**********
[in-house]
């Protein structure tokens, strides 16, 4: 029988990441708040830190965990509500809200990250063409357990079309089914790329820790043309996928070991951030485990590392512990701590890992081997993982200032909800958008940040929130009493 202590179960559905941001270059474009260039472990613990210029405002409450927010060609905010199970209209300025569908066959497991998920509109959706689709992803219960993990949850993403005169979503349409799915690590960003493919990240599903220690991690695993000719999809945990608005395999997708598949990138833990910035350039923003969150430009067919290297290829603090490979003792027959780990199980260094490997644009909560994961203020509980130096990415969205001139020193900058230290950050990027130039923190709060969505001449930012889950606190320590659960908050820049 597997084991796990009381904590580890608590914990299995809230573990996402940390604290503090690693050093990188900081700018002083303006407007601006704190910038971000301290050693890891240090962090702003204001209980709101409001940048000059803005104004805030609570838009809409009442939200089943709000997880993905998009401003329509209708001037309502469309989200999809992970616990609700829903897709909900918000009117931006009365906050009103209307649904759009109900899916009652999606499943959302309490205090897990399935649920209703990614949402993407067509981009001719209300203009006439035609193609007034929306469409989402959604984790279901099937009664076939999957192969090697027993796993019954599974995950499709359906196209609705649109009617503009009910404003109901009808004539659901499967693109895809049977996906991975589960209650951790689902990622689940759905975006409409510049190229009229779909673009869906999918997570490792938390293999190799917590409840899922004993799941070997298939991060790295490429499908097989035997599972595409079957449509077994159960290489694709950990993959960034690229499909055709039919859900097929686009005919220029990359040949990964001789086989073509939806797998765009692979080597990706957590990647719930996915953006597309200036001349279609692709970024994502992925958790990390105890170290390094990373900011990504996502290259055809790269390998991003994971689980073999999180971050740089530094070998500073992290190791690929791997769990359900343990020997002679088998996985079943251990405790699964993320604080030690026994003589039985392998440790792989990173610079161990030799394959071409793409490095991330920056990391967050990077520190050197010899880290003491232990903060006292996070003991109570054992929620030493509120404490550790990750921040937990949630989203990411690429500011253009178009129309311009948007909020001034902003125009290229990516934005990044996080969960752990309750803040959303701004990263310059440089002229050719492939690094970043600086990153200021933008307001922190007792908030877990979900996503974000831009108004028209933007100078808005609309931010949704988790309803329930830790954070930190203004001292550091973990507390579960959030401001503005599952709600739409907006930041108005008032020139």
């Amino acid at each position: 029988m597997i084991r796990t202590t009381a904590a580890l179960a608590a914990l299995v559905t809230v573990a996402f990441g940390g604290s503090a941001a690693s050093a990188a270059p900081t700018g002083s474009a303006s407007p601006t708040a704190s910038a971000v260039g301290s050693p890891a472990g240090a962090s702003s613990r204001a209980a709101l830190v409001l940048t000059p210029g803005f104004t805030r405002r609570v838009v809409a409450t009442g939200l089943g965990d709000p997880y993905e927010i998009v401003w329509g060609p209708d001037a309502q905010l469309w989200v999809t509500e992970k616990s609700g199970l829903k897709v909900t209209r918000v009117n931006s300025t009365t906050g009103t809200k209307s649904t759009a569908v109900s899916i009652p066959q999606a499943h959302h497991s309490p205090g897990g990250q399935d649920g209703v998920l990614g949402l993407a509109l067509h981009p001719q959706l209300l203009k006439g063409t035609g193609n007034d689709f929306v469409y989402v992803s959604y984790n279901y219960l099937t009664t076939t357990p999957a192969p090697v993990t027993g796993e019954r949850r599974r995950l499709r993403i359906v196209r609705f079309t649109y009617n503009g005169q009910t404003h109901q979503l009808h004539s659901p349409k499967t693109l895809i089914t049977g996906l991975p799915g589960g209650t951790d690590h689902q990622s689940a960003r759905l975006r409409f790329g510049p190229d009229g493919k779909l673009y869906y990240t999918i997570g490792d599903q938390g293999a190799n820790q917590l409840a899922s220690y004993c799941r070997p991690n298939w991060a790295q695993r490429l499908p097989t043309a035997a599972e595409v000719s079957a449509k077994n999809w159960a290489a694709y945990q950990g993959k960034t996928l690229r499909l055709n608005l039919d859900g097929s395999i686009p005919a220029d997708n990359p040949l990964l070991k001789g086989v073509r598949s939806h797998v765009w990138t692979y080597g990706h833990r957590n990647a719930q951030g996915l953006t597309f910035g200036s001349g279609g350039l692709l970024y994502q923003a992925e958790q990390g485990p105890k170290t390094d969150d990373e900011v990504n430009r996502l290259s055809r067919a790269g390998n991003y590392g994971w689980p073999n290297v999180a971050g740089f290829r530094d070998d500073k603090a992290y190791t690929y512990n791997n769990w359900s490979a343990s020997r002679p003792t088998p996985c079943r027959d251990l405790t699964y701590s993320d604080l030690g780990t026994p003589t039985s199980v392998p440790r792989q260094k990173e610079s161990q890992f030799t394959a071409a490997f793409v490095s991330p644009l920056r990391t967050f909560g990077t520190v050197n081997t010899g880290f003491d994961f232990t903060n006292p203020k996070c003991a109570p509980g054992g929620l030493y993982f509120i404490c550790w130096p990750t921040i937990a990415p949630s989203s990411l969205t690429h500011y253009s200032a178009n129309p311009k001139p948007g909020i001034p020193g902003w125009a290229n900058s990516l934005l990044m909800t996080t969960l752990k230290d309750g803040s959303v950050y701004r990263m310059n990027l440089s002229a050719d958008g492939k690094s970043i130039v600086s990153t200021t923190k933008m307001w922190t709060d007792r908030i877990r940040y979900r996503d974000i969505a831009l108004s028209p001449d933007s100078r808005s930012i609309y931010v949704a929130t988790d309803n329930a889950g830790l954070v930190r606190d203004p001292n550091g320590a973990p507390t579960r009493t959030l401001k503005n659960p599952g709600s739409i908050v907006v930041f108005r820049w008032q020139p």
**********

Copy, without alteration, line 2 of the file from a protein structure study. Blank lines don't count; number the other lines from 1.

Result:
């Protein structure tokens, strides 16, 4: 029988990441708040830190965990509500809200990250063409357990079309089914790329820790043309996928070991951030485990590392512990701590890992081997993982200032909800958008940040929130009493 202590179960559905941001270059474009260039472990613990210029405002409450927010060609905010199970209209300025569908066959497991998920509109959706689709992803219960993990949850993403005169979503349409799915690590960003493919990240599903220690991690695993000719999809945990608005395999997708598949990138833990910035350039923003969150430009067919290297290829603090490979003792027959780990199980260094490997644009909560994961203020509980130096990415969205001139020193900058230290950050990027130039923190709060969505001449930012889950606190320590659960908050820049 597997084991796990009381904590580890608590914990299995809230573990996402940390604290503090690693050093990188900081700018002083303006407007601006704190910038971000301290050693890891240090962090702003204001209980709101409001940048000059803005104004805030609570838009809409009442939200089943709000997880993905998009401003329509209708001037309502469309989200999809992970616990609700829903897709909900918000009117931006009365906050009103209307649904759009109900899916009652999606499943959302309490205090897990399935649920209703990614949402993407067509981009001719209300203009006439035609193609007034929306469409989402959604984790279901099937009664076939999957192969090697027993796993019954599974995950499709359906196209609705649109009617503009009910404003109901009808004539659901499967693109895809049977996906991975589960209650951790689902990622689940759905975006409409510049190229009229779909673009869906999918997570490792938390293999190799917590409840899922004993799941070997298939991060790295490429499908097989035997599972595409079957449509077994159960290489694709950990993959960034690229499909055709039919859900097929686009005919220029990359040949990964001789086989073509939806797998765009692979080597990706957590990647719930996915953006597309200036001349279609692709970024994502992925958790990390105890170290390094990373900011990504996502290259055809790269390998991003994971689980073999999180971050740089530094070998500073992290190791690929791997769990359900343990020997002679088998996985079943251990405790699964993320604080030690026994003589039985392998440790792989990173610079161990030799394959071409793409490095991330920056990391967050990077520190050197010899880290003491232990903060006292996070003991109570054992929620030493509120404490550790990750921040937990949630989203990411690429500011253009178009129309311009948007909020001034902003125009290229990516934005990044996080969960752990309750803040959303701004990263310059440089002229050719492939690094970043600086990153200021933008307001922190007792908030877990979900996503974000831009108004028209933007100078808005609309931010949704988790309803329930830790954070930190203004001292550091973990507390579960959030401001503005599952709600739409907006930041108005008032020139």